The navigator who chooses his sights with a commonsense eye on the information he really wants will achieve infinitely better practical results than the one who just takes sights haphazardly. This is especially true in respect of Sun sights, which are most used by small craft navigators even though simultaneous star sights are more accurate. Inexperienced navigators tend to think in terms of sights which will give a Lat. or approximately so (sights on or near the meridian) and those which will give a Longitude (sights on or near the prime vertical) and these sights have already been discussed. In practice, however, it is the exception rather than the rule to want position lines as parallels and meridians – it is the odd-angled position lines which are generally the most useful.

In general, the two things the navigator wants to know are:-

   i.  Am I on my chosen track and, if not, how much am I off it? And

   ii.  How far have I progressed along the track? – in other words, the two sights which are generally most useful are track checking and progress checking sights.

Bearing in mind that a position line is always at right angles to the direction of the body observed, for a track check observing-a body abeam or nearly so, for if the azimuth is abeam the position line will run parallel to the fore-and-aft line of the vessel. For progress, check and observe a body either ahead or astern or nearly so, for then the position line runs parallel or nearly parallel to the vessel’s athwartship direction.

Providing the Lat. and the time of year are right for the Sun to be well up for a good many hours each day, Sun sights can easily be selected to give the most useful position lines. In summer in the Lat’s of the British Isles, both track checking and progress checking Sun sights can be obtained on any day, whatever the track, and even in winter one or the other of the two forms of sight can usually be observed.

In order to determine the time to observe the Sun for a track check, convert the vessel’s abeam direction into an azimuth, naming it according to the method adopted for the tabulated azimuths in the Sight Reduction Tables. Enter the tables with the E.P. Lat. to the nearest whole degree and the Sun’s Dec. to the nearest tabulated value, and subtract the hour angle for which the nearest value to the abeam azimuth is obtained. Apply the E.P. Longitude to this L.H.A. to convert it into G.H.A. and then look in the N.A. to find the G.M.T. at which the Sun’s G.H.A. is about this value. A Sun sight taken at this time will give a track check.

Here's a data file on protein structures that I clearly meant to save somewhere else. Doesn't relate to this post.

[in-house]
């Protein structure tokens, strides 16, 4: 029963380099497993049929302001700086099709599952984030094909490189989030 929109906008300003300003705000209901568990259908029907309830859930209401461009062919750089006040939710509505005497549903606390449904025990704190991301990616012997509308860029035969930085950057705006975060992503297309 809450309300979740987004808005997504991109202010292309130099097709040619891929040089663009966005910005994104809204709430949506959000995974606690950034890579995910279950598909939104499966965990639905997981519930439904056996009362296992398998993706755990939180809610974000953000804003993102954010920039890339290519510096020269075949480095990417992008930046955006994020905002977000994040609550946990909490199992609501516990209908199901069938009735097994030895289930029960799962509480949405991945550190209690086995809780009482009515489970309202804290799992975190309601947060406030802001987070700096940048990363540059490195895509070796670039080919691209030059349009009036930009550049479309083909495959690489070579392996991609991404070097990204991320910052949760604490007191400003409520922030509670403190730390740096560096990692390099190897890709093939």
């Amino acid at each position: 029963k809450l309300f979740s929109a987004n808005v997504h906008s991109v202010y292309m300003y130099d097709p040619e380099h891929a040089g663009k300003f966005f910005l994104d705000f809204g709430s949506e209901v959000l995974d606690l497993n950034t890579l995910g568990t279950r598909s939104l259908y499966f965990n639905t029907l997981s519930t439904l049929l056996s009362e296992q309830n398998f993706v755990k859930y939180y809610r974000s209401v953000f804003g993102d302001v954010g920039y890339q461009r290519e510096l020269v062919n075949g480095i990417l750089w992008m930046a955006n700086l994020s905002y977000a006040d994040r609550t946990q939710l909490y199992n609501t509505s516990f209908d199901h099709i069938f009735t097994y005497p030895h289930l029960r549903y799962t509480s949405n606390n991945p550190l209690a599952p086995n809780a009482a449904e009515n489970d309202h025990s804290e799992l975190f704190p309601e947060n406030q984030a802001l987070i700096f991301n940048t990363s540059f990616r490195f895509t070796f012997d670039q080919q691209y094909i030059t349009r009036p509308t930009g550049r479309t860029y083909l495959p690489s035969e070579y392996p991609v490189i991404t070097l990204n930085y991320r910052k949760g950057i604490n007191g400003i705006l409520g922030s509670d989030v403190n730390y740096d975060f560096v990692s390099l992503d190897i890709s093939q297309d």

For a progress check the only difference is that the tables are examined for an ahead or astern azimuth, instead of an abeam azimuth.

The same method of choosing a sight to give a position line which suits the momentary needs of the navigator can be extended to clear a danger by a desired amount or to decide when to alter course from one course to the next, or to get on to a desired course which leads into a harbour. Suppose that in fig. 33-1. a vessel wishes to pass 10 miles from the lighthouse on the headland and proceed up the channel to the eastwards on the Course DB.

The most useful Astronomical observation to take would be one which gave a position line parallel to the required new course DB when the vessel was in the vicinity of C on the southerly approach to the headland. To achieve this, and using the above method, the navigator would calculate the time to observe a suitable celestial body when its azimuth was at right angles to the required new course DB. This would give the position line at C.

The line AB would then be drawn on the chart, tangential to the 10-mile circle round the lighthouse and parallel to the position line. The vessel would then be run on from C by dead reckoning until the new track was reached, when she would then be turned on to the new course DB.

Although crossed and simultaneous Sun and Moon sights can often be obtained in daylight, and crossed simultaneous sights of the Sun and Venus ♀ are sometimes available, the usual daylight observed position is by two Sun sights with a run between, in other words a running fix on the Sun.

The sun between sights always introduces an unknown error, for here the navigator depends on his assumptions regarding distance run, leeway, tidal stream or current. Consequently, the less the interval between sights the better, and for this reason they should be taken, if possible, at the beginning and end of a period when the azimuth is changing most rapidly. With very few exceptions, azimuth changes more and more rapidly as altitude increases, reaching a maximum when the body is on the meridian. It follows therefore, that the period for a running fix on the Sun should be centred about solar noon and that the best sights for this purpose will be those taken at about equal intervals on either side of the solar noon, i.e., on either side of the time of the Sun’s Mer. Pass..

It is a common error in choosing sights for a running fix on the Sun, to take the first sight too long before noon and the second too long after, in an attempt to get near a right-angle cut. The table in fig. 33-2 shows, to the nearest tenth of a mile, the relation between angle of cut and error (in miles) caused in the resultant observed position for 1′ of error in one of the altitudes. From this it will be seen that an angle of cut of 50º is not much inferior to one at 90º) and that 40º is still acceptable. 30º or thereabouts may, for practical purposes, be regarded as the smallest angle of cut the navigator will accept.

An angle of cut of 50º corresponds to Sun sights taken with azimuths at 25º either side of the solar noon azimuth, i.e. N.55º E and N.55º W. in northern latitudes. A glance at the Sight Reduction Tables will show that in Lat. 50º with a Dec. of 20º contrary name (winter conditions) this corresponds to hour angles of 25º before and after noon, while a 90º cut could not be obtained at all with reasonable altitudes. In summer, in the same Lat. with Dec. 20º same name, a 50º cut can be obtained with hour angles of only 14º each side of noon (under one hour each side of noon) whereas the 90º cut means hour angles of 27º (i.e. about 1¾ hours each side of noon). Thus, in the summer example given, the navigator who picked the 50º cut would have a run of under 2 hours between his sights while the navigator who insists on a right angle cut has a run of nearly 4 hours with consequent doubled liability to error, not to mention the longer wait to obtain an observed position.